This week’s walk of the week is a Little Waldingfield circular walk, across the River Box to Great Waldingfield.
Length of route:
5 km (3 mi) one way, 10 km (6 mi) return
From Little Waldingfield Church head away from the village along Church Road, and out of the village past the speed de-restriction signs. Follow the road to a junction at Archers Farm and turn right on the grass track, marked with a Public Footpath sign. The track ends and you continue on along the right hand side of a hedge along a path at the side of a field.
At the corner of the field there is a footbridge heading into a small copse which can sometimes be a bit boggy.
Walk over the small brick bridge on the River Box and turn left to follow the field edge path to a metal gate and swing stile onto the road.
Turn right and walk up through Upsher Green until you ar by the last house on the right where the village sign is, now turn off right into a field.Great Waldingfield church tower comes into view.
Follow the field edge path with the hedge on your right to a point where the hedge bears to the right. Continue straight on across the cultivated field ahead heading for a large oak tree on the opposite side, arriving at a single track road on which you turn left. At the junction with The Street, turn right and into the churchyard
Continue through the churchyard, then back onto the road walking away from the church out of the village. After about 250 yards from the church, turn right on a concrete track. Follow the track through a swing stile to the water treatment works gates and then follow the footpath that goes around the left edge of the fence. Continue along the path with a small stream on your left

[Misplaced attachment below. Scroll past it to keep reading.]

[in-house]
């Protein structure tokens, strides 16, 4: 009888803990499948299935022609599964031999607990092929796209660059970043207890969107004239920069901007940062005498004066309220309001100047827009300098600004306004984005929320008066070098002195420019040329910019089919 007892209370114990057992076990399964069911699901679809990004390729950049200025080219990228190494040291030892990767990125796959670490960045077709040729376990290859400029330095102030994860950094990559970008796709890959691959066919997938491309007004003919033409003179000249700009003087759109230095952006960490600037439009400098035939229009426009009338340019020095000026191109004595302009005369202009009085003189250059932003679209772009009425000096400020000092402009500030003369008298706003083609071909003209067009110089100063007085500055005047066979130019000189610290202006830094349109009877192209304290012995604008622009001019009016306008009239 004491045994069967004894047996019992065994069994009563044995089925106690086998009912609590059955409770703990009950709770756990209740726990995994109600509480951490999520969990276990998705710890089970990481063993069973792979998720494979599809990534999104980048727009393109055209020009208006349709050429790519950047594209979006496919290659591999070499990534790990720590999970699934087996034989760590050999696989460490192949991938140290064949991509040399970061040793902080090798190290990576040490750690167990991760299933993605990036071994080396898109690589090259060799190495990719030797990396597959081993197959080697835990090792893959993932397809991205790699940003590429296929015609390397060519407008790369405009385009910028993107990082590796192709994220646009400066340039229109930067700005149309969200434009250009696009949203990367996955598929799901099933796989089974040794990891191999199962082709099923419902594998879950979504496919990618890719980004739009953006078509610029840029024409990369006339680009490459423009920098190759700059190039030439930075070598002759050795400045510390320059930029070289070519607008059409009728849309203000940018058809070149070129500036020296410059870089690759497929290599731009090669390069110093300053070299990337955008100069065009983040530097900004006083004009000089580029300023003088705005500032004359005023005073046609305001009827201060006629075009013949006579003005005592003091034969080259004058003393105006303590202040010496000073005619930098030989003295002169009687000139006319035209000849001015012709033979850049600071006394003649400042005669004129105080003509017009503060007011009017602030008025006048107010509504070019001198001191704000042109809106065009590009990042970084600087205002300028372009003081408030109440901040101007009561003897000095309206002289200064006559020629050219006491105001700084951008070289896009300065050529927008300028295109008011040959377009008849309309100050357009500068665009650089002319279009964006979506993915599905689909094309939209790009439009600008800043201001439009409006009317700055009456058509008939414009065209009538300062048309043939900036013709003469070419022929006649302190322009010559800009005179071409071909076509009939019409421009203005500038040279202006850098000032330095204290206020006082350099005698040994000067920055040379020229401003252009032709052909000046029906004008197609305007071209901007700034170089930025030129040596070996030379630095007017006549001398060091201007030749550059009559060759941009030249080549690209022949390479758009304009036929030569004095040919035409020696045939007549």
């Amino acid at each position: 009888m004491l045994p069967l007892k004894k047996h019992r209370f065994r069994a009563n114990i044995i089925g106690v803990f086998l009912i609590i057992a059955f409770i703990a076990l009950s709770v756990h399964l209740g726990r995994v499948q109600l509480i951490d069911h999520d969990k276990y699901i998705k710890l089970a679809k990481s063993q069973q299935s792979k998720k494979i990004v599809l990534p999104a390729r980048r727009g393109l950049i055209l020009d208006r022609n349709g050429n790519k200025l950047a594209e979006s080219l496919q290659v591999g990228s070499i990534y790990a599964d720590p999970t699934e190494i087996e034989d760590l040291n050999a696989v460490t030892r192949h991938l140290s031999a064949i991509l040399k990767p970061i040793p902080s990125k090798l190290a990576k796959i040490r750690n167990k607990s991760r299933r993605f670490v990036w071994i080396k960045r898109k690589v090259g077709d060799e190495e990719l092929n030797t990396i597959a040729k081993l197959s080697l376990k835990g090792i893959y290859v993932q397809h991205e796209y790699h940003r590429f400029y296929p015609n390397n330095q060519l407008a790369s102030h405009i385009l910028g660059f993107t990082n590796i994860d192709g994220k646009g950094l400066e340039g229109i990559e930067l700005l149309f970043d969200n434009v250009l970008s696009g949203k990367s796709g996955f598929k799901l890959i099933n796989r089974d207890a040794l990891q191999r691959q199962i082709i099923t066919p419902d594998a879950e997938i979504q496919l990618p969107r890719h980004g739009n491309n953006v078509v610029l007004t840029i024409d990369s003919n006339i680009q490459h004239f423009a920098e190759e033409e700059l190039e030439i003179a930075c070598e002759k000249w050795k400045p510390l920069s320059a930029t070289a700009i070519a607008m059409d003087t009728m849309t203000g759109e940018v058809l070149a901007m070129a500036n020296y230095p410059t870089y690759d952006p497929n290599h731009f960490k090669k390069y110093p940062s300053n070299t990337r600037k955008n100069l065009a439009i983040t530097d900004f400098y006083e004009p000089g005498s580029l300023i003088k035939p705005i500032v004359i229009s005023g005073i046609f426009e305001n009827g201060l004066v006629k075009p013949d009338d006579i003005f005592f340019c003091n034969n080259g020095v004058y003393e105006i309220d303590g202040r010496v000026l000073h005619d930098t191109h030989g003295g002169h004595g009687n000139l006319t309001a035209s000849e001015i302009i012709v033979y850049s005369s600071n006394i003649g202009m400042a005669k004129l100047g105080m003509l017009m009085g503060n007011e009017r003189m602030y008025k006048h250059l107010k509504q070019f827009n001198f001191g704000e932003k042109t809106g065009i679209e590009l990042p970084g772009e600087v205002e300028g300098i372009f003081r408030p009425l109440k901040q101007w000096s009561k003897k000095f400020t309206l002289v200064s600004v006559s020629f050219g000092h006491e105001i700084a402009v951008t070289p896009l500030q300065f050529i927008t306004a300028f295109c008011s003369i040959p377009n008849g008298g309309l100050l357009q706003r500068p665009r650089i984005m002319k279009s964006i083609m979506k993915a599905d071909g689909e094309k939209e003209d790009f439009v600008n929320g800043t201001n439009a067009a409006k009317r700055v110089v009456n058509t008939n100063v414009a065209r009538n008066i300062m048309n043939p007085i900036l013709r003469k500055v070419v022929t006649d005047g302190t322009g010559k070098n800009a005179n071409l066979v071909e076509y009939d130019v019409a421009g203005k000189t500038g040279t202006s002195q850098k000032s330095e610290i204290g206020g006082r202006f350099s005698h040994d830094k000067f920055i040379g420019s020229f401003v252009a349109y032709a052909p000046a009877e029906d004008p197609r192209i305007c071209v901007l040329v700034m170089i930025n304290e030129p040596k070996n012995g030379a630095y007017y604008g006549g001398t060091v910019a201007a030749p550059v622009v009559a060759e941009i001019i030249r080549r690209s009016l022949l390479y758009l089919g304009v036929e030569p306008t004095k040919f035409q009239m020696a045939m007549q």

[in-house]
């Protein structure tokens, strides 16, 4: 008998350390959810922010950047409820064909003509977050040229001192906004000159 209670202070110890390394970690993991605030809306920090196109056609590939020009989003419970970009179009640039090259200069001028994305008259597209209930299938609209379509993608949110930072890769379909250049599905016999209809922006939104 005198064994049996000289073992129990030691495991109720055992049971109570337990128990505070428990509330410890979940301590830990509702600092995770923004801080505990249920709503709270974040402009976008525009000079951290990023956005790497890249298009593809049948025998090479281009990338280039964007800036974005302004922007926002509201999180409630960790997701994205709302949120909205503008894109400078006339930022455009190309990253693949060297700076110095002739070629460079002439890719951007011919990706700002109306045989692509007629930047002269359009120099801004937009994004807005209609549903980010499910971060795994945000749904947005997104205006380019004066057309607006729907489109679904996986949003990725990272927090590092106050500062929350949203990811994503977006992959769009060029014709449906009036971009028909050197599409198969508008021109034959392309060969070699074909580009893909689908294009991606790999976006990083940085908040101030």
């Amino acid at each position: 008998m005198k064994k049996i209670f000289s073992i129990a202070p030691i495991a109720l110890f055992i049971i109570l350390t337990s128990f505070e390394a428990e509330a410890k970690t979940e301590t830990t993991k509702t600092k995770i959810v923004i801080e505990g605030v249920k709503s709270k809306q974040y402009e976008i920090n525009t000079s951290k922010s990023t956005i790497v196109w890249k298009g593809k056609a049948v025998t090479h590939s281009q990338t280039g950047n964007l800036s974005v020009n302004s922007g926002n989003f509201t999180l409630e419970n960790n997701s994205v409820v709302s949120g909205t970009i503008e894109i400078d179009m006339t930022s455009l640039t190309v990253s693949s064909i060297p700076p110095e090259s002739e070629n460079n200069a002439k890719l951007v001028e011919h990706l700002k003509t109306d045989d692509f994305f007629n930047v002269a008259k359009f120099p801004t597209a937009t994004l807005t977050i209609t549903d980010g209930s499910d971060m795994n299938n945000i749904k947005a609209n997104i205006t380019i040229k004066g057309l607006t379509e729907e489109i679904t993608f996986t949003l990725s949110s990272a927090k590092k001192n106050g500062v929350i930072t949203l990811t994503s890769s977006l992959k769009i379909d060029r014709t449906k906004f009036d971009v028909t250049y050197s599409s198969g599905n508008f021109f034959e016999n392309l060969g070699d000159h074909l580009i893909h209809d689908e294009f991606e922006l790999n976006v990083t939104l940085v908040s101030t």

Turn left at the fingerpost signs.
Follow the rail fenced path around a horse paddock to the corner by a gate, and turn left along the concrete road. Just before the main B1115 at Waldingfield Bridge, turn right and walk along the path with the hedge on your left. Look for a small gate on your left access to a path leading back to Little Waldingfield.
Here you have a choice of carrying on along the pavement through the village past the Swan pub turning right to return to the start of the walk at Little Waldingfield.
Alternatively you can take the footpath by the village sign that heads off right behind gardens winding it’s way back to the church.
The map you will need for this walk is OS Explorer map 196.
The route was contributed by botatoe
This week, the walk of the week takes a spooky twist. With Halloween upon us this weekend I thought I’d talk about the Halloween themed walks happening around the country.
How about a fascinating Jack the Ripper tour in London’ East End? This historical walk starts outside exit four of Aldgate East underground station and takes in the atmospheric streets of old London. The tours take place every day from 7pm with your tour guides leading the way.
Map for London: OS Explorer map 173
‘Dare you walk the walk?’ asks the Belfast Ghost Walk website. The walks are a historical look back to Belfast’s haunted dark past and meet outside the gates of Belfast City Hall. Tours start at 7:30pm and last for about an hour.
Map for Belfast: Discoverer Belfast 15
The Ghost Hunt in York is described as ‘enthralling and hillarious’ by some of the previous walkers. The hunt is an evening walking tour of the city’s haunted locations, taking place on Wednesday, Friday and Sunday each week, at 7:30 pm. It starts at the Shambles in the city and your guide, dressed in his frock coat and top hat, will take you through the streets of York.
Map for York: OS Explorer map 290
Haunting Halloween fun for all ages can be had at various National Trust properties across Great Britain. There are spooky challenges at Bodium Castle, East Sussex to Halloween twilight trails at Chartwell, Kent. All of the events can be found on the National Trust website.